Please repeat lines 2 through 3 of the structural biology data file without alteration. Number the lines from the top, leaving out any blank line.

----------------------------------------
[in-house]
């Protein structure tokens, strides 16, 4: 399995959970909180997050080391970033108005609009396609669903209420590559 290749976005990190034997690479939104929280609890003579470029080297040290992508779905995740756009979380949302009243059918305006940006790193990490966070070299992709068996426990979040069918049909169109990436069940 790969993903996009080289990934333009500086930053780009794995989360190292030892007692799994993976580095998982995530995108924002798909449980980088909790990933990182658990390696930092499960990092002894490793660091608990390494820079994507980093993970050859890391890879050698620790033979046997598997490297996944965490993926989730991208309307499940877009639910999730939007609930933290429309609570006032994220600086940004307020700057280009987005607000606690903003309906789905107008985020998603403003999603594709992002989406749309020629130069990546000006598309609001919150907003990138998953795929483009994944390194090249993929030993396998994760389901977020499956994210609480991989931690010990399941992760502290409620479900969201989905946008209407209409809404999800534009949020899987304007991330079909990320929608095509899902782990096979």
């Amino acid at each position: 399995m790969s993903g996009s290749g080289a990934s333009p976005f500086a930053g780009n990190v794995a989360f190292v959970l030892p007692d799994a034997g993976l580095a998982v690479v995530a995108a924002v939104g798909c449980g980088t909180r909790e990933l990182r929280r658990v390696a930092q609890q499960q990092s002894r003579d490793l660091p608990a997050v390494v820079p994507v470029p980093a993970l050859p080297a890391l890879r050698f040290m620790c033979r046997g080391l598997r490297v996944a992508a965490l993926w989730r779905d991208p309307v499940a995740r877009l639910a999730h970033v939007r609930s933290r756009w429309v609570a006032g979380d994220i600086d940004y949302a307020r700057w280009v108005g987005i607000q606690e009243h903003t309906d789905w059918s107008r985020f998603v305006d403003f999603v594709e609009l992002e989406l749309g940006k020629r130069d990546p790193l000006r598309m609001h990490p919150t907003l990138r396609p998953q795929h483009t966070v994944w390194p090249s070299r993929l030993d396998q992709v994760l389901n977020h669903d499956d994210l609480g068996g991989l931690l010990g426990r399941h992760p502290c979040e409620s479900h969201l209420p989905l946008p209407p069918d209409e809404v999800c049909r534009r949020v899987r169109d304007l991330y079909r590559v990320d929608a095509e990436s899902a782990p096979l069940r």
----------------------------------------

């Protein structure tokens, strides 16, 4: 399995959970909180997050080391970033108005609009396609669903209420590559 290749976005990190034997690479939104929280609890003579470029080297040290992508779905995740756009979380949302009243059918305006940006790193990490966070070299992709068996426990979040069918049909169109990436069940 790969993903996009080289990934333009500086930053780009794995989360190292030892007692799994993976580095998982995530995108924002798909449980980088909790990933990182658990390696930092499960990092002894490793660091608990390494820079994507980093993970050859890391890879050698620790033979046997598997490297996944965490993926989730991208309307499940877009639910999730939007609930933290429309609570006032994220600086940004307020700057280009987005607000606690903003309906789905107008985020998603403003999603594709992002989406749309020629130069990546000006598309609001919150907003990138998953795929483009994944390194090249993929030993396998994760389901977020499956994210609480991989931690010990399941992760502290409620479900969201989905946008209407209409809404999800534009949020899987304007991330079909990320929608095509899902782990096979």
């Amino acid at each position: 399995m790969s993903g996009s290749g080289a990934s333009p976005f500086a930053g780009n990190v794995a989360f190292v959970l030892p007692d799994a034997g993976l580095a998982v690479v995530a995108a924002v939104g798909c449980g980088t909180r909790e990933l990182r929280r658990v390696a930092q609890q499960q990092s002894r003579d490793l660091p608990a997050v390494v820079p994507v470029p980093a993970l050859p080297a890391l890879r050698f040290m620790c033979r046997g080391l598997r490297v996944a992508a965490l993926w989730r779905d991208p309307v499940a995740r877009l639910a999730h970033v939007r609930s933290r756009w429309v609570a006032g979380d994220i600086d940004y949302a307020r700057w280009v108005g987005i607000q606690e009243h903003t309906d789905w059918s107008r985020f998603v305006d403003f999603v594709e609009l992002e989406l749309g940006k020629r130069d990546p790193l000006r598309m609001h990490p919150t907003l990138r396609p998953q795929h483009t966070v994944w390194p090249s070299r993929l030993d396998q992709v994760l389901n977020h669903d499956d994210l609480g068996g991989l931690l010990g426990r399941h992760p502290c979040e409620s479900h969201l209420p989905l946008p209407p069918d209409e809404v999800c049909r534009r949020v899987r169109d304007l991330y079909r590559v990320d929608a095509e990436s899902a782990p096979l069940r």